Fewer Eastern Cape road accidents thanks to lockdown restrictions

The Eastern Cape has recorded fewer road accidents.
The Eastern Cape has recorded fewer road accidents.
Image: Supplied

Stricter law enforcement, coupled with increased lockdown regulations, led to a decline in road accidents and traffic offences across the province.

These were the preliminary reports from national and provincial traffic officials but transport minister Fikile Mbalula will make the official announcement on festive season accidents in the weeks to come.

Road Traffic Management Corporation (RTMC) spokesperson Simon Zwane said intensified law enforcement for the festive season would slowly decrease as offices, factories and schools reopened over the next few weeks.

“Everyday operations will slowly return to normal.

“We will probably see heightened law enforcement for another week or two, and then we expect to return to business as usual ... business as usual with current Covid-19 and lockdown regulations in mind,” Zwane said.

He said the official statistics would only be made public later, but the lockdown had had an impact on traffic volumes. However, the Eastern Cape was still a concern.

“The Eastern Cape is always challenging. We still saw many cases of drunk driving and vehicles that are not roadworthy.

“But one of our biggest concerns in that area is people driving without a license.”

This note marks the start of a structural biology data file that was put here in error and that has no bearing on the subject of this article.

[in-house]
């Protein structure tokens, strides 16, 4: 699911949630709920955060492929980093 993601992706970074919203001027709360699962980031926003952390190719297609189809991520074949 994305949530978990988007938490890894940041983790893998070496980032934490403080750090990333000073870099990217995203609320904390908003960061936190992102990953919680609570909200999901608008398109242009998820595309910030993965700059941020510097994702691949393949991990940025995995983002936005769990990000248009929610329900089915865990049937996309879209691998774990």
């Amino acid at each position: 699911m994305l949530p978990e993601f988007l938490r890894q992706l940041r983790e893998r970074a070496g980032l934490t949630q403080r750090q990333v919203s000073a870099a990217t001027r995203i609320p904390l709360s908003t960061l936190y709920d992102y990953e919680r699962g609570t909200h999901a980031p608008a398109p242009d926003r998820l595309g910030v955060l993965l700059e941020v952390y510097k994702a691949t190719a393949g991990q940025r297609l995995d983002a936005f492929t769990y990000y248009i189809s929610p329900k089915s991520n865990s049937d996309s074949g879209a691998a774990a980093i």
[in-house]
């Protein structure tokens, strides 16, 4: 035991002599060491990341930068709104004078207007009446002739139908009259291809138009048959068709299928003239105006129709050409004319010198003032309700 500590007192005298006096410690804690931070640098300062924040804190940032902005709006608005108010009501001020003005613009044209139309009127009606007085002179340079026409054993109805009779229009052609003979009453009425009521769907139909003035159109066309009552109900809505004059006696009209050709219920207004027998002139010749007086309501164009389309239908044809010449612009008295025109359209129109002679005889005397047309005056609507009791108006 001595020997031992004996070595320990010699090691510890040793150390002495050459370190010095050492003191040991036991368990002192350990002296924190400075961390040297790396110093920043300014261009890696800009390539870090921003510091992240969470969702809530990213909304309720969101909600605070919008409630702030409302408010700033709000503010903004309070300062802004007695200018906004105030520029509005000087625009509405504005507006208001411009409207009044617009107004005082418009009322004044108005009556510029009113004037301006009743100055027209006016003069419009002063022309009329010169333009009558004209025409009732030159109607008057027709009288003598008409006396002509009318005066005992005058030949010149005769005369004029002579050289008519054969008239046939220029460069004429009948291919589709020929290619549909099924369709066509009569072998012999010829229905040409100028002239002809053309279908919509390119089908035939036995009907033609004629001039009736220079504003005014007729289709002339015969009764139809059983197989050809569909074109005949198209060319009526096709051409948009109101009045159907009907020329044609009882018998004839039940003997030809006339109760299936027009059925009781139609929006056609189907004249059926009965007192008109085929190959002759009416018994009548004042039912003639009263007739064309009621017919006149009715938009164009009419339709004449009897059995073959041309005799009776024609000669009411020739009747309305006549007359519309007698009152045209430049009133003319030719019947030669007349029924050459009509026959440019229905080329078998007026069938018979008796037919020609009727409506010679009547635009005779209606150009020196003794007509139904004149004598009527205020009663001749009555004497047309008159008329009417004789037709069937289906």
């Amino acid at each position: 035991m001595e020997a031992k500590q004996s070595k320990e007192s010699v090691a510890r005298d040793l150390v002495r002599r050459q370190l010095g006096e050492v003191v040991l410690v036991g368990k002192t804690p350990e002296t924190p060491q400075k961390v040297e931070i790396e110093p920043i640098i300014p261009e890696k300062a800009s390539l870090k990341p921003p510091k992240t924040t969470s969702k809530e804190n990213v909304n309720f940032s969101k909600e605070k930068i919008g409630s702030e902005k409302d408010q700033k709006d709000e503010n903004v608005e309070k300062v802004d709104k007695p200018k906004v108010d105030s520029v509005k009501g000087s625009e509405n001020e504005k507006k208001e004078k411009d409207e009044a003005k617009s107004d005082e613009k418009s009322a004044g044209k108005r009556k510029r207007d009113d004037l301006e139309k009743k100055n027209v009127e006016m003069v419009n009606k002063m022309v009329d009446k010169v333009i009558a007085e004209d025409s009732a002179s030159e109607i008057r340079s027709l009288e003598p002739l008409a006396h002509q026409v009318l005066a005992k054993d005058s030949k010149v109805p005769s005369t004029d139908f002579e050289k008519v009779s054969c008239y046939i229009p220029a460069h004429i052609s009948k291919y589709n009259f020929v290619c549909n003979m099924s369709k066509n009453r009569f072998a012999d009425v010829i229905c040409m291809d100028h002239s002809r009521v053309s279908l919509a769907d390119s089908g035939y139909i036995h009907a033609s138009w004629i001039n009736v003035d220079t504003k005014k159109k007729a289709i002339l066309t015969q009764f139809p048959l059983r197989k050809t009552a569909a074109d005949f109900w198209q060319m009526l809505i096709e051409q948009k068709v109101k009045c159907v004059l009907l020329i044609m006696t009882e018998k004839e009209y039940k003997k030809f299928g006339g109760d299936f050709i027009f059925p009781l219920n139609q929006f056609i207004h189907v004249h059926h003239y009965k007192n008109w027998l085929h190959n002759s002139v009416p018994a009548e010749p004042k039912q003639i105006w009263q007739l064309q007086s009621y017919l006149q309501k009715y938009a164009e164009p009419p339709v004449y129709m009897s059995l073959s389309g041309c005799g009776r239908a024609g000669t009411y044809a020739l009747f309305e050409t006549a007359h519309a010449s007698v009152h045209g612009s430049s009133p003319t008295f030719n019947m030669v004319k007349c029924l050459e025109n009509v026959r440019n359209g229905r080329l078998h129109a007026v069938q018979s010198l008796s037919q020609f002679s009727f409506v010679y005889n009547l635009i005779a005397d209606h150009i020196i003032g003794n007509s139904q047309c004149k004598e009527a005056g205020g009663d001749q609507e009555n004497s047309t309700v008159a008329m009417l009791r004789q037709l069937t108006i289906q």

When asked if enforcing lockdown regulations distracted traffic officials and other law enforcement from performing their normal duties, Zwane said the additional protocols were no extra burden.

“We are not asking our officers to go anywhere they have not been before.

“ We are only enforcing the law, and we are working closely with the police to ensure the proper protocols are followed.”

Provincial transport department spokesperson Unathi Binqose said they were expecting a slight spike in offences as holiday travellers returned home and traffic volumes increased over the next few days.

“One of the biggest contributing factors to the flatter season, where we saw less accidents and fatalities, is definitely the ban on alcohol.

“We have seen a significant drop in drunk driving compared to previous years,” Binqose said.

“But we will continue to monitor the roads, especially long-distance routes, as people return home from their holidays.”

Despite the so-called “flatter” festive season, metro police officials in Nelson Mandela Bay still went out in force over the New Year’s weekend, arresting 53 people and issuing 693 fines.

Safety and security political boss, councillor John Best, said a total of 26 roadblocks were held throughout the metro between December 31 and January 2.

“A total of 2,450 vehicles were stopped, of which 45 were taxis, and we issued 693 fines for various offences such as overloading, unroadworthy vehicles and unlicensed drivers, among others.”

Of the 53 arrests, 30 were for breaking the 9pm curfew.

“We are happy to report that the recent stricter lockdown, announced by President Cyril Ramaphosa, had the desired effect as we noticed a remarkable decline in activity this year,” Best said.

He said it was encouraging to see the Bay only reported 73 new cases of Covid-19 on Saturday, continuing the downward trend of infections.

“We will continue enforcing the law in the interest of public safety and request residents to guard against coronavirus-fatigue as we are still firmly entrenched in the fight against the pandemic,” Best said.



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